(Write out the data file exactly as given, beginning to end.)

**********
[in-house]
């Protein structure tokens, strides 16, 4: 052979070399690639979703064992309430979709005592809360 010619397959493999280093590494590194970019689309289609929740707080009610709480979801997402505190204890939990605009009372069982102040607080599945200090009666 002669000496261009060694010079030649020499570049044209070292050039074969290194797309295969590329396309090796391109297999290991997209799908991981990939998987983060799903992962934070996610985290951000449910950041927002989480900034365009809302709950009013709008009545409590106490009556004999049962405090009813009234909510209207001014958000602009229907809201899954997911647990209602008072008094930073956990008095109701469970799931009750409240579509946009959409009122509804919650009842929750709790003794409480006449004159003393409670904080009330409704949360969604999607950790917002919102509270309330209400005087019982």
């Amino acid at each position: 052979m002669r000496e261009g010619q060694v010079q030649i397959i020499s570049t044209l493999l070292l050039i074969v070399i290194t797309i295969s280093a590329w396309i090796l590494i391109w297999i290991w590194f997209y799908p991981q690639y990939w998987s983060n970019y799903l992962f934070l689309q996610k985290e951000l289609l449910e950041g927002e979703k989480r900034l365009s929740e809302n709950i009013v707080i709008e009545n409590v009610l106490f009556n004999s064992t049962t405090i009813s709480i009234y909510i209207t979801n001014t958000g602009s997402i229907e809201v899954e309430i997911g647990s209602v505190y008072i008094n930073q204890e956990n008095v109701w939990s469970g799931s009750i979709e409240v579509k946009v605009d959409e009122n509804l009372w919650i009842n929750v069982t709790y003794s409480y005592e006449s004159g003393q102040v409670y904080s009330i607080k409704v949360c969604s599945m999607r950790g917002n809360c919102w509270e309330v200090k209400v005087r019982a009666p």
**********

[in-house]
């Protein structure tokens, strides 16, 4: 052979070399690639979703064992309430979709005592809360 010619397959493999280093590494590194970019689309289609929740707080009610709480979801997402505190204890939990605009009372069982102040607080599945200090009666 002669000496261009060694010079030649020499570049044209070292050039074969290194797309295969590329396309090796391109297999290991997209799908991981990939998987983060799903992962934070996610985290951000449910950041927002989480900034365009809302709950009013709008009545409590106490009556004999049962405090009813009234909510209207001014958000602009229907809201899954997911647990209602008072008094930073956990008095109701469970799931009750409240579509946009959409009122509804919650009842929750709790003794409480006449004159003393409670904080009330409704949360969604999607950790917002919102509270309330209400005087019982």
């Amino acid at each position: 052979m002669r000496e261009g010619q060694v010079q030649i397959i020499s570049t044209l493999l070292l050039i074969v070399i290194t797309i295969s280093a590329w396309i090796l590494i391109w297999i290991w590194f997209y799908p991981q690639y990939w998987s983060n970019y799903l992962f934070l689309q996610k985290e951000l289609l449910e950041g927002e979703k989480r900034l365009s929740e809302n709950i009013v707080i709008e009545n409590v009610l106490f009556n004999s064992t049962t405090i009813s709480i009234y909510i209207t979801n001014t958000g602009s997402i229907e809201v899954e309430i997911g647990s209602v505190y008072i008094n930073q204890e956990n008095v109701w939990s469970g799931s009750i979709e409240v579509k946009v605009d959409e009122n509804l009372w919650i009842n929750v069982t709790y003794s409480y005592e006449s004159g003393q102040v409670y904080s009330i607080k409704v949360c969604s599945m999607r950790g917002n809360c919102w509270e309330v200090k209400v005087r019982a009666p």